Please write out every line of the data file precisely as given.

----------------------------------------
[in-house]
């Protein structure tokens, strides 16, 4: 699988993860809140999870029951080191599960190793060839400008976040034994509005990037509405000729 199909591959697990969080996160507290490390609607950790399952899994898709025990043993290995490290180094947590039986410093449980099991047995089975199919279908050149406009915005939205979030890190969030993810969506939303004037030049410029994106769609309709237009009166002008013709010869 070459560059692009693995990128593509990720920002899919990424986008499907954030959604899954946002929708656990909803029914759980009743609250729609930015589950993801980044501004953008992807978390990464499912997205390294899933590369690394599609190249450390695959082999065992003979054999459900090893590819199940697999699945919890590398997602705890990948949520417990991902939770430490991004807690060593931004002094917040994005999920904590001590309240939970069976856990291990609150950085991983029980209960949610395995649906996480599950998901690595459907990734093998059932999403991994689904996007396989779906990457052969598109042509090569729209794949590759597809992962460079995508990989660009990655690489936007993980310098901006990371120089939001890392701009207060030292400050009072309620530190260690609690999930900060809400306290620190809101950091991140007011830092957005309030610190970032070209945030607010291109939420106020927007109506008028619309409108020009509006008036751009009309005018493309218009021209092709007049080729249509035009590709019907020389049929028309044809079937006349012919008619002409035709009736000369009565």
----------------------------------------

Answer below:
[in-house]
């Protein structure tokens, strides 16, 4: 699988993860809140999870029951080191599960190793060839400008976040034994509005990037509405000729 199909591959697990969080996160507290490390609607950790399952899994898709025990043993290995490290180094947590039986410093449980099991047995089975199919279908050149406009915005939205979030890190969030993810969506939303004037030049410029994106769609309709237009009166002008013709010869 070459560059692009693995990128593509990720920002899919990424986008499907954030959604899954946002929708656990909803029914759980009743609250729609930015589950993801980044501004953008992807978390990464499912997205390294899933590369690394599609190249450390695959082999065992003979054999459900090893590819199940697999699945919890590398997602705890990948949520417990991902939770430490991004807690060593931004002094917040994005999920904590001590309240939970069976856990291990609150950085991983029980209960949610395995649906996480599950998901690595459907990734093998059932999403991994689904996007396989779906990457052969598109042509090569729209794949590759597809992962460079995508990989660009990655690489936007993980310098901006990371120089939001890392701009207060030292400050009072309620530190260690609690999930900060809400306290620190809101950091991140007011830092957005309030610190970032070209945030607010291109939420106020927007109506008028619309409108020009509006008036751009009309005018493309218009021209092709007049080729249509035009590709019907020389049929028309044809079937006349012919008619002409035709009736000369009565």